Dreaming of Tuscan meatloaf at Farro
I met Matt Franklin through his cuisine -- screwjack Californian with a heavy dose of Colorado pride and a squirrelly streak of fusion that should've made me want to throw something at his head but, instead, kept his style fresh and surprising. Under the neon, tile and blue Miami Vice lights at 240 Union in Lakewood, he made me amazing lobster corndogs, served in a plastic basket, with homemade coleslaw and a bag of Fritos. He also did cigars made out of duck meat and Camembert touched with sriracha; Colorado lamb brushed with apricot mustard on a mesquite grill in a one-off riff of California Cuisine transported across twenty years and a thousand miles; cioppino and roasted chicken and duck breast with sour cherry sauce; and a goat cheese-stuffed french toast that was one of the best things I ate in all of 2005....
Another favorite from another year: a simple, peasant plate of Littleneck clams, chorizo and potatoes in a broth of garlic, lemon and fresh thyme. It was a hot summer night in Denver in June 2008 and the room was full of rich men in golf shirts drinking hundred-dollar bottles of wine, but I might as well have been on the Cote d'Azur. I ordered three plates of bread just to mop up all the broth. By then, Franklin was cooking on the other side of town, at the Wine Experience Café out in the boonies of the Southland development.
And then, there was the meatloaf that Franklin made for me at Farro -- the newest suburban restaurant where Franklin has put down stakes. It was a brilliant meatloaf, a delicious meatloaf. It was a meatloaf that -- I won't lie to you -- I've had dreams about since I first tasted it at Farro a couple of weeks back.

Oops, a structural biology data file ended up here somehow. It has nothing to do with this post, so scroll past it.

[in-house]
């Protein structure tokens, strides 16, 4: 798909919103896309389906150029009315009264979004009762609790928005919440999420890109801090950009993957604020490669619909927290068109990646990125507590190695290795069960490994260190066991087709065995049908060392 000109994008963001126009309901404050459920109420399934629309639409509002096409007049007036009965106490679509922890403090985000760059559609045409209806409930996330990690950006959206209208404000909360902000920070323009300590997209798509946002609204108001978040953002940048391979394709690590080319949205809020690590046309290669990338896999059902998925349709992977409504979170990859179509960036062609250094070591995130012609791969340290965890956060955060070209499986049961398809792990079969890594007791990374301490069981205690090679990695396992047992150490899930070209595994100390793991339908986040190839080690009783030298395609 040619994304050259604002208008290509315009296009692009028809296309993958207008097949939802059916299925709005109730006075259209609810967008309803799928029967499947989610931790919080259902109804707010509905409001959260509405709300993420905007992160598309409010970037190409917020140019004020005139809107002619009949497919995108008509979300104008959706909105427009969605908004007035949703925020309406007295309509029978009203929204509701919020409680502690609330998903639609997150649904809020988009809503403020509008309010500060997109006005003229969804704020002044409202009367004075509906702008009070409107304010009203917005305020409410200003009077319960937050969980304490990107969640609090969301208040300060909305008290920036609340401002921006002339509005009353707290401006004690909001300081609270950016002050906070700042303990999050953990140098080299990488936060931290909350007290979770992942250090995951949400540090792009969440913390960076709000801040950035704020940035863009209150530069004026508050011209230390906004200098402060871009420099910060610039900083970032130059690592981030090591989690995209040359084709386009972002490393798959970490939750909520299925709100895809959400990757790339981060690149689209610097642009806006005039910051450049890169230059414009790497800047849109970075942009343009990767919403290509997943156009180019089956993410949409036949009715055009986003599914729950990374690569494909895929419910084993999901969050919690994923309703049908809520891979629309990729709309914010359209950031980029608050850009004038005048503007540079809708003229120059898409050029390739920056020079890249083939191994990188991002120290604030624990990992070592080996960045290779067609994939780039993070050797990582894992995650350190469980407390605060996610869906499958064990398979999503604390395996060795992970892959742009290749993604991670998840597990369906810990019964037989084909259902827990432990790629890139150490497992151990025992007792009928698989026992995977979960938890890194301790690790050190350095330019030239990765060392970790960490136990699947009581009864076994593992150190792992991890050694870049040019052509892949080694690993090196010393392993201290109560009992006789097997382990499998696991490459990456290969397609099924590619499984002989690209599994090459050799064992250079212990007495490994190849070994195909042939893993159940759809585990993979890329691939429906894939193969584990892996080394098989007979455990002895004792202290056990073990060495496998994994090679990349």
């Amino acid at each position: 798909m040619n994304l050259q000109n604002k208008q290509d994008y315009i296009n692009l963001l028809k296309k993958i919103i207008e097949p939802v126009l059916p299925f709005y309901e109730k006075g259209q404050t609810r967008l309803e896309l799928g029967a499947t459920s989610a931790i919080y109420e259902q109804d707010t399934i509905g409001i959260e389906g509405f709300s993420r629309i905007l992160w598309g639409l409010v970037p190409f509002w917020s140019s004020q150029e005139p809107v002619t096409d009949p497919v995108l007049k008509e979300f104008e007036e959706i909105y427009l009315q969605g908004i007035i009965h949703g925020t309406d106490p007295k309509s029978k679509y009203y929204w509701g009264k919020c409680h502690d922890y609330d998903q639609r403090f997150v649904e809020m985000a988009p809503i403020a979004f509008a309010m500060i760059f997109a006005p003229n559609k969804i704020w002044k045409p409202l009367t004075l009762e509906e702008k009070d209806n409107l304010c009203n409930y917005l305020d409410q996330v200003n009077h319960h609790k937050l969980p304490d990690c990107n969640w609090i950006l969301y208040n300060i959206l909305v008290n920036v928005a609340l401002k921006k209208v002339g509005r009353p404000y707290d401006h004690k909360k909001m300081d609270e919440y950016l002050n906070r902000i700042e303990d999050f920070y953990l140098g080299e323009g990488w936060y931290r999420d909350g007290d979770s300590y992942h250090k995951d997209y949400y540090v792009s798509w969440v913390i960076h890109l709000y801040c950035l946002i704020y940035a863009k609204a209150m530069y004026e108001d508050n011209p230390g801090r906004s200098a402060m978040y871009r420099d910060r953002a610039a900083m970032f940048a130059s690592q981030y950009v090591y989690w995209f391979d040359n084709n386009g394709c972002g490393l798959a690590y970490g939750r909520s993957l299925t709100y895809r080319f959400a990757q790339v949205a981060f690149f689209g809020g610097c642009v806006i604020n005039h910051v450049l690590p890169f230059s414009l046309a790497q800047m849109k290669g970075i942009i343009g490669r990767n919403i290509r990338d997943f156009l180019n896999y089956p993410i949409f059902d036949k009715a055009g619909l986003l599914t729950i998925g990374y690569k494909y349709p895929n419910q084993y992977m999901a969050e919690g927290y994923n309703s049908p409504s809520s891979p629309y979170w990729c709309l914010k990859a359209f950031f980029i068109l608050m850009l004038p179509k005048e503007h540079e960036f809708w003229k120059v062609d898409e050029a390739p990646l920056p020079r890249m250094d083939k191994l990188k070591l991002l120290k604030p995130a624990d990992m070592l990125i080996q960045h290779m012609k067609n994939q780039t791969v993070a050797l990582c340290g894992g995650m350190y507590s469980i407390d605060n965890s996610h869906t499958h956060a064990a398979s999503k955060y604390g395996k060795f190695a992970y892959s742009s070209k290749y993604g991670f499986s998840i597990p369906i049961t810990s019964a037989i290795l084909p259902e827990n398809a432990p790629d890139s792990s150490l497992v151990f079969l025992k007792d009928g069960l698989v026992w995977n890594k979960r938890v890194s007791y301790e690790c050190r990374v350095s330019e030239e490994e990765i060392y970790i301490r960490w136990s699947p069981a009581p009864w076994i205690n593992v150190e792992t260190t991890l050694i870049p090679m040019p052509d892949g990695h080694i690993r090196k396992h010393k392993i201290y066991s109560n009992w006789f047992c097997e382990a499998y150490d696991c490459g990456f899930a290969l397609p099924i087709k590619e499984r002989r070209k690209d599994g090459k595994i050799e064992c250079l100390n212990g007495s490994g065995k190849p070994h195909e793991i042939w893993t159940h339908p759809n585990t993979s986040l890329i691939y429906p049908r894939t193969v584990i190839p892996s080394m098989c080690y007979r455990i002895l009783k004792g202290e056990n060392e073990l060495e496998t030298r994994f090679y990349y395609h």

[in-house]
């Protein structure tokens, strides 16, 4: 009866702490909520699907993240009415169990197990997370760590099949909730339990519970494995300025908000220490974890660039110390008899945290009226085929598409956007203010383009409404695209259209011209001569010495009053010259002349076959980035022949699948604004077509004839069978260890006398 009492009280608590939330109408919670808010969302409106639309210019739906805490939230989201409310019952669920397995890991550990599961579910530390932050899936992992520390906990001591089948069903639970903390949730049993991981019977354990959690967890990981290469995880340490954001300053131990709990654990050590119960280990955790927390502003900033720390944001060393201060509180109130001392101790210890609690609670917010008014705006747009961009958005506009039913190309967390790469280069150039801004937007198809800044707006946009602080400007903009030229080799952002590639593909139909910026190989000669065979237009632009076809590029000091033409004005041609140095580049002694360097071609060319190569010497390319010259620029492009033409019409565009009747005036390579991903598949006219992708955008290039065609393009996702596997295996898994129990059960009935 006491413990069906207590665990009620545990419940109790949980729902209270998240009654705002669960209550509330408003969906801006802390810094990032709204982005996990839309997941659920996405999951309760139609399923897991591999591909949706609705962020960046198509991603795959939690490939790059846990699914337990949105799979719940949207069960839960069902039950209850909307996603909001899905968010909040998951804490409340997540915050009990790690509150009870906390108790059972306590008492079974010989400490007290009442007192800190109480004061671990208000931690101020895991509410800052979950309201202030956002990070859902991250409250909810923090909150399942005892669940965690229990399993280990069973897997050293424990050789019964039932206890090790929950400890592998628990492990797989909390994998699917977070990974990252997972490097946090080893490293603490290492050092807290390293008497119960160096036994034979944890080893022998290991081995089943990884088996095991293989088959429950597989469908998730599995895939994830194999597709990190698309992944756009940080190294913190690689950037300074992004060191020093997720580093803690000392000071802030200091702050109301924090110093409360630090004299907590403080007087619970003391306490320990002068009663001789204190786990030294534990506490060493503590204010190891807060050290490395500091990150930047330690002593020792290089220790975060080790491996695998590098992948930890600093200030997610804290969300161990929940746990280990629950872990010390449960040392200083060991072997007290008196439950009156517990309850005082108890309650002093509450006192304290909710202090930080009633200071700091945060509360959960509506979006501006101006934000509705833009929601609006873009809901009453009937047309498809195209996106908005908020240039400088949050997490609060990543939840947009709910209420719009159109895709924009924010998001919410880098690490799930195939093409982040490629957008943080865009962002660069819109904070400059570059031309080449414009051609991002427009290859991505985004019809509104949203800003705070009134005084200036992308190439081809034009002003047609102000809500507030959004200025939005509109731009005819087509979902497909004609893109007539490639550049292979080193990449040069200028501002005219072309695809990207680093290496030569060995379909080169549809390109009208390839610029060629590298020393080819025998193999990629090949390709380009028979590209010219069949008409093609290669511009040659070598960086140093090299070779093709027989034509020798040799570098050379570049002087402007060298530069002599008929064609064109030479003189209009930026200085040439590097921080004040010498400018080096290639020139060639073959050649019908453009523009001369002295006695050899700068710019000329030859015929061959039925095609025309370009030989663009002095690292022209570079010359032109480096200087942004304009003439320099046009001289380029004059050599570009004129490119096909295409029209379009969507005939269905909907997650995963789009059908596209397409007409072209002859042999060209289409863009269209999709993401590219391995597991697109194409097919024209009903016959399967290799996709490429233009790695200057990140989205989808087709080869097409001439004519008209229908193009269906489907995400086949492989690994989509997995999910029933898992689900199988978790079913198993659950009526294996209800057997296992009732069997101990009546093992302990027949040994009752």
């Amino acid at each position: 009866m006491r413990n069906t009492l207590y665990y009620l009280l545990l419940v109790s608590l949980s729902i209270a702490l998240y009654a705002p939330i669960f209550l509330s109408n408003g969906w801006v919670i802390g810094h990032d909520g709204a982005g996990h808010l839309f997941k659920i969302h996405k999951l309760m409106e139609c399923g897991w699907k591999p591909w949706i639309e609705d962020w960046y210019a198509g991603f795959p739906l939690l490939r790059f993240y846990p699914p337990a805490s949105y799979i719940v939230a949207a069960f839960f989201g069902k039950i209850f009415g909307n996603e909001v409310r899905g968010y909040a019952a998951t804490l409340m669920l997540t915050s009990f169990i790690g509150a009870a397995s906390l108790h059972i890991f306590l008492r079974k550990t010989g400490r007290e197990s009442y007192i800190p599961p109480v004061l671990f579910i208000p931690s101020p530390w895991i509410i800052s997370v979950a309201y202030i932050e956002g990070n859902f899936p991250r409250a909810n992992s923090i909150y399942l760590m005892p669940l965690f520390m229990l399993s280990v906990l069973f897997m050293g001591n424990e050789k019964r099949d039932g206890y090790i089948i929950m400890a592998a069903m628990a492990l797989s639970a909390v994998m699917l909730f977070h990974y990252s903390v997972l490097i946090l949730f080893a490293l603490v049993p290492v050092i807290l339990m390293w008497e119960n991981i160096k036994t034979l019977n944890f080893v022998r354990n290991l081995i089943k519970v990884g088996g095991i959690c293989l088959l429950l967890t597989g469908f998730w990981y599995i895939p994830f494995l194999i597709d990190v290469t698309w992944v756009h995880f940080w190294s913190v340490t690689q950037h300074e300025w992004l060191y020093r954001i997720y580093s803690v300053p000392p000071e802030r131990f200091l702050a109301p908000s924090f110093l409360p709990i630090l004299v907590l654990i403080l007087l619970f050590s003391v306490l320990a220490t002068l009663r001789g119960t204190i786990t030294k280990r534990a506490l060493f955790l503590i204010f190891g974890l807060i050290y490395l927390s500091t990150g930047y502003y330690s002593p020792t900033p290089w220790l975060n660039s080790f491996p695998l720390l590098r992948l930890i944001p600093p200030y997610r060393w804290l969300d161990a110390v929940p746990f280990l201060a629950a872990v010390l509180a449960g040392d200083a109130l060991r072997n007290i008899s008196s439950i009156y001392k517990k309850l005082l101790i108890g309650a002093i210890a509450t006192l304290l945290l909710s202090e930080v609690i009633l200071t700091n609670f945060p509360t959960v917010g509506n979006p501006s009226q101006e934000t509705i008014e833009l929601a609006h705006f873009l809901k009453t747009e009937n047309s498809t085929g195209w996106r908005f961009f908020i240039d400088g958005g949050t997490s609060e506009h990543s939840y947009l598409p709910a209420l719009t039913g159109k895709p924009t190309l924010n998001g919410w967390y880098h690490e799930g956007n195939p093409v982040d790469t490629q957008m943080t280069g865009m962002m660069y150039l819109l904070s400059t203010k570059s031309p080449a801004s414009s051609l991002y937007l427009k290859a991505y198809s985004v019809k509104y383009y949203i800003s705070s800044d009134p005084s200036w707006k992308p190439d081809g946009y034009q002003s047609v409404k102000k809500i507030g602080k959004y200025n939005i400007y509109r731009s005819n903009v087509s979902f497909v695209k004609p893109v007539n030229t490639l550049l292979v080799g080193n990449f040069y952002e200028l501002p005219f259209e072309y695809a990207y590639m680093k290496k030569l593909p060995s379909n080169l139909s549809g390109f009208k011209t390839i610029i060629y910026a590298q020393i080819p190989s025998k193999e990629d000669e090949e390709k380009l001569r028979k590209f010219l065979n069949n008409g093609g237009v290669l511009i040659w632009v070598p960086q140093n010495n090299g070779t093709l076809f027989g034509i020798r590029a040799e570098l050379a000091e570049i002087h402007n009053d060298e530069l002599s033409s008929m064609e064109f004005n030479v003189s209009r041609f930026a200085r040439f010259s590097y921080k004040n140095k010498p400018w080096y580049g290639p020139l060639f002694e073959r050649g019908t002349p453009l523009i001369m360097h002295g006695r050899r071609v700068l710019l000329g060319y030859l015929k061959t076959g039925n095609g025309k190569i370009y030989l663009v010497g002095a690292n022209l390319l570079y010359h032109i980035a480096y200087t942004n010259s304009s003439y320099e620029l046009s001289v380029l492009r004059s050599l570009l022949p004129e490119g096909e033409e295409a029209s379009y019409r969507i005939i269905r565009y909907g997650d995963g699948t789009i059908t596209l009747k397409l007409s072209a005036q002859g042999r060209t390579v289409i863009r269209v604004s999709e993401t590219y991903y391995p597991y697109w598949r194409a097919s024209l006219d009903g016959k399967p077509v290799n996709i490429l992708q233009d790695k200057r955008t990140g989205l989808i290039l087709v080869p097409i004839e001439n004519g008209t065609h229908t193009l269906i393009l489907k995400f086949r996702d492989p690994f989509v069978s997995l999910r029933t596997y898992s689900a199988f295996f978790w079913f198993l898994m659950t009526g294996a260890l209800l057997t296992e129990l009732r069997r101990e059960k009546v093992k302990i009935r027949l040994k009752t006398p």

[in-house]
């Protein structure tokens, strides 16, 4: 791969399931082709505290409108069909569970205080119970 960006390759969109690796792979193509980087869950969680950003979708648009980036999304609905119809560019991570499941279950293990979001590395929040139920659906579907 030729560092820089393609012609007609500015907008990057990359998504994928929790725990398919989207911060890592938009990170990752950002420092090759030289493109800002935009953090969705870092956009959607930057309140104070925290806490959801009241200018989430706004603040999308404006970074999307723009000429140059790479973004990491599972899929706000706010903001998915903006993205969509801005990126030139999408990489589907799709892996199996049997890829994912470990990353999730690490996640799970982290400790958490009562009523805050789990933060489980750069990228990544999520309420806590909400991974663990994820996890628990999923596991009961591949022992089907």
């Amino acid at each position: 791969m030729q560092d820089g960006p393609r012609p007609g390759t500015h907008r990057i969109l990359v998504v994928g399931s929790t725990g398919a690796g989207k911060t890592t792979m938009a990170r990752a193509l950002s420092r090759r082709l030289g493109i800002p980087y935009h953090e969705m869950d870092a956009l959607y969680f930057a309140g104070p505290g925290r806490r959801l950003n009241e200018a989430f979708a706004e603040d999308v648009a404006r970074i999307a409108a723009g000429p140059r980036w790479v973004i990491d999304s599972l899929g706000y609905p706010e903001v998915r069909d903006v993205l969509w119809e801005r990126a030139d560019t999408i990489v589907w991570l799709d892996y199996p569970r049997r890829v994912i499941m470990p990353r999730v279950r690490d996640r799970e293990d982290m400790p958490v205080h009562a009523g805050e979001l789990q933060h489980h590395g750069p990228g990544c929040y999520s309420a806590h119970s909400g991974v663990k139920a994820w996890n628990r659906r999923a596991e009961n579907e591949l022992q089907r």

Farro is an interesting restaurant and Matt Franklin is a fascinating guy -- one who I may not have paid enough attention to over the years, but one I'll certainly never overlook again. But his story isn't the only one in this week's Westword.
There's also news about the new Trattoria Stella opening in the former Cafe Star space; some talk about baseball, Harry Kalas and cheesesteaks; and then a return to yet another restaurant that I've been sadly lax in visiting over the past year or so: Bistro Vendome. I had an amazing bearnaise sauce there, a beautiful plate of classic steak frites, perfectly prepared French lentils.
All of this (and more) will hit the streets (and this site) tomorrow. In the meantime, you can keep track of all the restaurant news that matters right here at Cafe Society.
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